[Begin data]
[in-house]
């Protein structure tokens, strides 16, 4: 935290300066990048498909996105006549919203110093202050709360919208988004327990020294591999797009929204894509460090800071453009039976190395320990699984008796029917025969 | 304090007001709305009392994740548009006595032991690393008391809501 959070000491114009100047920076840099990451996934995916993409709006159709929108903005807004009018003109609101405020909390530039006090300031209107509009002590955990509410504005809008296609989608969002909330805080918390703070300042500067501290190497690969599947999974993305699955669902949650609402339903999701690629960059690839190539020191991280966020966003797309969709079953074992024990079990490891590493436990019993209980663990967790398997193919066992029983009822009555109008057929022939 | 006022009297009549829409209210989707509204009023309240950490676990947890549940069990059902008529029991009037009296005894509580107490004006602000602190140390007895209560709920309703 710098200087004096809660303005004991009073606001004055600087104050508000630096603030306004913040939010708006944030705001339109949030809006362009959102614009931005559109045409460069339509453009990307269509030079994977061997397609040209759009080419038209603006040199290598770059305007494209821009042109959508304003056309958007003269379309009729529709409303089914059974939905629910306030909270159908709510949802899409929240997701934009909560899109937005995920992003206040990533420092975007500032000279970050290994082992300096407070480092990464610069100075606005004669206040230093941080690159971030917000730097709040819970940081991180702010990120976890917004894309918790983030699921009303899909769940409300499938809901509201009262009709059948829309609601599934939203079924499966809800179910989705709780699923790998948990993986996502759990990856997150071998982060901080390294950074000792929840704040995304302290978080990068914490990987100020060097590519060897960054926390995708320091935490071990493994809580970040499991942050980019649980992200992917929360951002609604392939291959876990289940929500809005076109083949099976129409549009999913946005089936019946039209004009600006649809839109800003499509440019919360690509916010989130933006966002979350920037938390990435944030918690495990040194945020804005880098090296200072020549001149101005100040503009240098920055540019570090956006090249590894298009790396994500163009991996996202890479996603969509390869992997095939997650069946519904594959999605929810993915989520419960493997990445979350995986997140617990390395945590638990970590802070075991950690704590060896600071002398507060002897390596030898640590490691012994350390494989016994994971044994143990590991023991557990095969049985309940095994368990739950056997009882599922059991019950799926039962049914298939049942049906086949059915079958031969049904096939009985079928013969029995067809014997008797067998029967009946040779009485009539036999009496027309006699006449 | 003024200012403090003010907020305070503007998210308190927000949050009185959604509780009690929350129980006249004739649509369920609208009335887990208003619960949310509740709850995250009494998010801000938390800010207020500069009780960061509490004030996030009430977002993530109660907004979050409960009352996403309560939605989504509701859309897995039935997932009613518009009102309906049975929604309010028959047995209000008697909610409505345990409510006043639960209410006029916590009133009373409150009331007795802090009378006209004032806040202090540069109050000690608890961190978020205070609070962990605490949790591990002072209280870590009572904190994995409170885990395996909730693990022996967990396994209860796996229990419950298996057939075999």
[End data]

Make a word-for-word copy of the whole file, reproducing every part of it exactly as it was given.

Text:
[in-house]
């Protein structure tokens, strides 16, 4: 935290300066990048498909996105006549919203110093202050709360919208988004327990020294591999797009929204894509460090800071453009039976190395320990699984008796029917025969 | 304090007001709305009392994740548009006595032991690393008391809501 959070000491114009100047920076840099990451996934995916993409709006159709929108903005807004009018003109609101405020909390530039006090300031209107509009002590955990509410504005809008296609989608969002909330805080918390703070300042500067501290190497690969599947999974993305699955669902949650609402339903999701690629960059690839190539020191991280966020966003797309969709079953074992024990079990490891590493436990019993209980663990967790398997193919066992029983009822009555109008057929022939 | 006022009297009549829409209210989707509204009023309240950490676990947890549940069990059902008529029991009037009296005894509580107490004006602000602190140390007895209560709920309703 710098200087004096809660303005004991009073606001004055600087104050508000630096603030306004913040939010708006944030705001339109949030809006362009959102614009931005559109045409460069339509453009990307269509030079994977061997397609040209759009080419038209603006040199290598770059305007494209821009042109959508304003056309958007003269379309009729529709409303089914059974939905629910306030909270159908709510949802899409929240997701934009909560899109937005995920992003206040990533420092975007500032000279970050290994082992300096407070480092990464610069100075606005004669206040230093941080690159971030917000730097709040819970940081991180702010990120976890917004894309918790983030699921009303899909769940409300499938809901509201009262009709059948829309609601599934939203079924499966809800179910989705709780699923790998948990993986996502759990990856997150071998982060901080390294950074000792929840704040995304302290978080990068914490990987100020060097590519060897960054926390995708320091935490071990493994809580970040499991942050980019649980992200992917929360951002609604392939291959876990289940929500809005076109083949099976129409549009999913946005089936019946039209004009600006649809839109800003499509440019919360690509916010989130933006966002979350920037938390990435944030918690495990040194945020804005880098090296200072020549001149101005100040503009240098920055540019570090956006090249590894298009790396994500163009991996996202890479996603969509390869992997095939997650069946519904594959999605929810993915989520419960493997990445979350995986997140617990390395945590638990970590802070075991950690704590060896600071002398507060002897390596030898640590490691012994350390494989016994994971044994143990590991023991557990095969049985309940095994368990739950056997009882599922059991019950799926039962049914298939049942049906086949059915079958031969049904096939009985079928013969029995067809014997008797067998029967009946040779009485009539036999009496027309006699006449 | 003024200012403090003010907020305070503007998210308190927000949050009185959604509780009690929350129980006249004739649509369920609208009335887990208003619960949310509740709850995250009494998010801000938390800010207020500069009780960061509490004030996030009430977002993530109660907004979050409960009352996403309560939605989504509701859309897995039935997932009613518009009102309906049975929604309010028959047995209000008697909610409505345990409510006043639960209410006029916590009133009373409150009331007795802090009378006209004032806040202090540069109050000690608890961190978020205070609070962990605490949790591990002072209280870590009572904190994995409170885990395996909730693990022996967990396994209860796996229990419950298996057939075999």